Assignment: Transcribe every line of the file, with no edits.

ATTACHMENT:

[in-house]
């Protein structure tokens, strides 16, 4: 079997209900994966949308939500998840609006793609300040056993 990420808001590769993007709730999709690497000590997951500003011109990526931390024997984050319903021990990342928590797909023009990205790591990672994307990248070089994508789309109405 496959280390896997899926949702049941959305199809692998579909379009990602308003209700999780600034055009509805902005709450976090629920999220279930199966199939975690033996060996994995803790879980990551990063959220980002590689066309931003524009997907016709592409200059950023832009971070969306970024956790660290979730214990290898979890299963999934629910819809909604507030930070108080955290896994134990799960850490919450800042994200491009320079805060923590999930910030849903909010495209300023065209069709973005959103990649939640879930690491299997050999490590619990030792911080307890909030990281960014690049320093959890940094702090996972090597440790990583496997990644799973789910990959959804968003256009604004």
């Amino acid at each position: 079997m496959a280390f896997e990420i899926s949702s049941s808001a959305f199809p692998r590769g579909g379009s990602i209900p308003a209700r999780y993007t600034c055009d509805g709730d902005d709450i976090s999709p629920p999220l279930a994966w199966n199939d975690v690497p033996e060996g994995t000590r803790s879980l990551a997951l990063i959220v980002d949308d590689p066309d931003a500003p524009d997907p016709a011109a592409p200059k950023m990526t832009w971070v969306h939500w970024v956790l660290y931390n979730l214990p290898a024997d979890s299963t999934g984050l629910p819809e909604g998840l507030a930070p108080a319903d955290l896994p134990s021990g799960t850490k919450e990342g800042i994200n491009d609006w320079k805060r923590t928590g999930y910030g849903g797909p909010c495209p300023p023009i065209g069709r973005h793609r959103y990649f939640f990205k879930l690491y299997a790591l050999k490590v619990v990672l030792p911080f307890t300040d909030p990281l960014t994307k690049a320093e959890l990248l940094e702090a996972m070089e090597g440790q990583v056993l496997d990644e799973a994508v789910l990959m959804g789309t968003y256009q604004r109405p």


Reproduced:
[in-house]
């Protein structure tokens, strides 16, 4: 079997209900994966949308939500998840609006793609300040056993 990420808001590769993007709730999709690497000590997951500003011109990526931390024997984050319903021990990342928590797909023009990205790591990672994307990248070089994508789309109405 496959280390896997899926949702049941959305199809692998579909379009990602308003209700999780600034055009509805902005709450976090629920999220279930199966199939975690033996060996994995803790879980990551990063959220980002590689066309931003524009997907016709592409200059950023832009971070969306970024956790660290979730214990290898979890299963999934629910819809909604507030930070108080955290896994134990799960850490919450800042994200491009320079805060923590999930910030849903909010495209300023065209069709973005959103990649939640879930690491299997050999490590619990030792911080307890909030990281960014690049320093959890940094702090996972090597440790990583496997990644799973789910990959959804968003256009604004």
């Amino acid at each position: 079997m496959a280390f896997e990420i899926s949702s049941s808001a959305f199809p692998r590769g579909g379009s990602i209900p308003a209700r999780y993007t600034c055009d509805g709730d902005d709450i976090s999709p629920p999220l279930a994966w199966n199939d975690v690497p033996e060996g994995t000590r803790s879980l990551a997951l990063i959220v980002d949308d590689p066309d931003a500003p524009d997907p016709a011109a592409p200059k950023m990526t832009w971070v969306h939500w970024v956790l660290y931390n979730l214990p290898a024997d979890s299963t999934g984050l629910p819809e909604g998840l507030a930070p108080a319903d955290l896994p134990s021990g799960t850490k919450e990342g800042i994200n491009d609006w320079k805060r923590t928590g999930y910030g849903g797909p909010c495209p300023p023009i065209g069709r973005h793609r959103y990649f939640f990205k879930l690491y299997a790591l050999k490590v619990v990672l030792p911080f307890t300040d909030p990281l960014t994307k690049a320093e959890l990248l940094e702090a996972m070089e090597g440790q990583v056993l496997d990644e799973a994508v789910l990959m959804g789309t968003y256009q604004r109405p």